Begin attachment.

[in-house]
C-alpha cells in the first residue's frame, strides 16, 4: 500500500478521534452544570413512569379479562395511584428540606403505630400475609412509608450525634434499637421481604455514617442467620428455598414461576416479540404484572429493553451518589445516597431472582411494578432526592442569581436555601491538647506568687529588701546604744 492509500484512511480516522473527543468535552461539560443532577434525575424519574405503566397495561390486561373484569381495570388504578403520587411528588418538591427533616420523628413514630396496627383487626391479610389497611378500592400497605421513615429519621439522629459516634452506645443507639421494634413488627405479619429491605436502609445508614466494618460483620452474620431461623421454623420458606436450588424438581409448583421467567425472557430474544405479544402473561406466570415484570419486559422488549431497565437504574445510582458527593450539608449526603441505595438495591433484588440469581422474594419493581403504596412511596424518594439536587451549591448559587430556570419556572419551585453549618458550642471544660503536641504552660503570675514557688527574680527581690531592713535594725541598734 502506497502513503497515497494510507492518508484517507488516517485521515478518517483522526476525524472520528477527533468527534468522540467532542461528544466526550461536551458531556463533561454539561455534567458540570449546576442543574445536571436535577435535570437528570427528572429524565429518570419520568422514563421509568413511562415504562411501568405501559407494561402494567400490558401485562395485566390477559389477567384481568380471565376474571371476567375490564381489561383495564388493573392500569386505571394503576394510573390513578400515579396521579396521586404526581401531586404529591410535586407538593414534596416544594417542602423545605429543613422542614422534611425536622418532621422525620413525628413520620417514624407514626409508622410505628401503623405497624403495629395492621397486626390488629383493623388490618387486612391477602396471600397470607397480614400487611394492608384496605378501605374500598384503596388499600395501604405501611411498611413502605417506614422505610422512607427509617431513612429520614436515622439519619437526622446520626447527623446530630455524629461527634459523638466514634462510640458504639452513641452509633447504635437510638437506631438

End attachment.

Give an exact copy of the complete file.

[in-house]
C-alpha cells in the first residue's frame, strides 16, 4: 500500500478521534452544570413512569379479562395511584428540606403505630400475609412509608450525634434499637421481604455514617442467620428455598414461576416479540404484572429493553451518589445516597431472582411494578432526592442569581436555601491538647506568687529588701546604744 492509500484512511480516522473527543468535552461539560443532577434525575424519574405503566397495561390486561373484569381495570388504578403520587411528588418538591427533616420523628413514630396496627383487626391479610389497611378500592400497605421513615429519621439522629459516634452506645443507639421494634413488627405479619429491605436502609445508614466494618460483620452474620431461623421454623420458606436450588424438581409448583421467567425472557430474544405479544402473561406466570415484570419486559422488549431497565437504574445510582458527593450539608449526603441505595438495591433484588440469581422474594419493581403504596412511596424518594439536587451549591448559587430556570419556572419551585453549618458550642471544660503536641504552660503570675514557688527574680527581690531592713535594725541598734 502506497502513503497515497494510507492518508484517507488516517485521515478518517483522526476525524472520528477527533468527534468522540467532542461528544466526550461536551458531556463533561454539561455534567458540570449546576442543574445536571436535577435535570437528570427528572429524565429518570419520568422514563421509568413511562415504562411501568405501559407494561402494567400490558401485562395485566390477559389477567384481568380471565376474571371476567375490564381489561383495564388493573392500569386505571394503576394510573390513578400515579396521579396521586404526581401531586404529591410535586407538593414534596416544594417542602423545605429543613422542614422534611425536622418532621422525620413525628413520620417514624407514626409508622410505628401503623405497624403495629395492621397486626390488629383493623388490618387486612391477602396471600397470607397480614400487611394492608384496605378501605374500598384503596388499600395501604405501611411498611413502605417506614422505610422512607427509617431513612429520614436515622439519619437526622446520626447527623446530630455524629461527634459523638466514634462510640458504639452513641452509633447504635437510638437506631438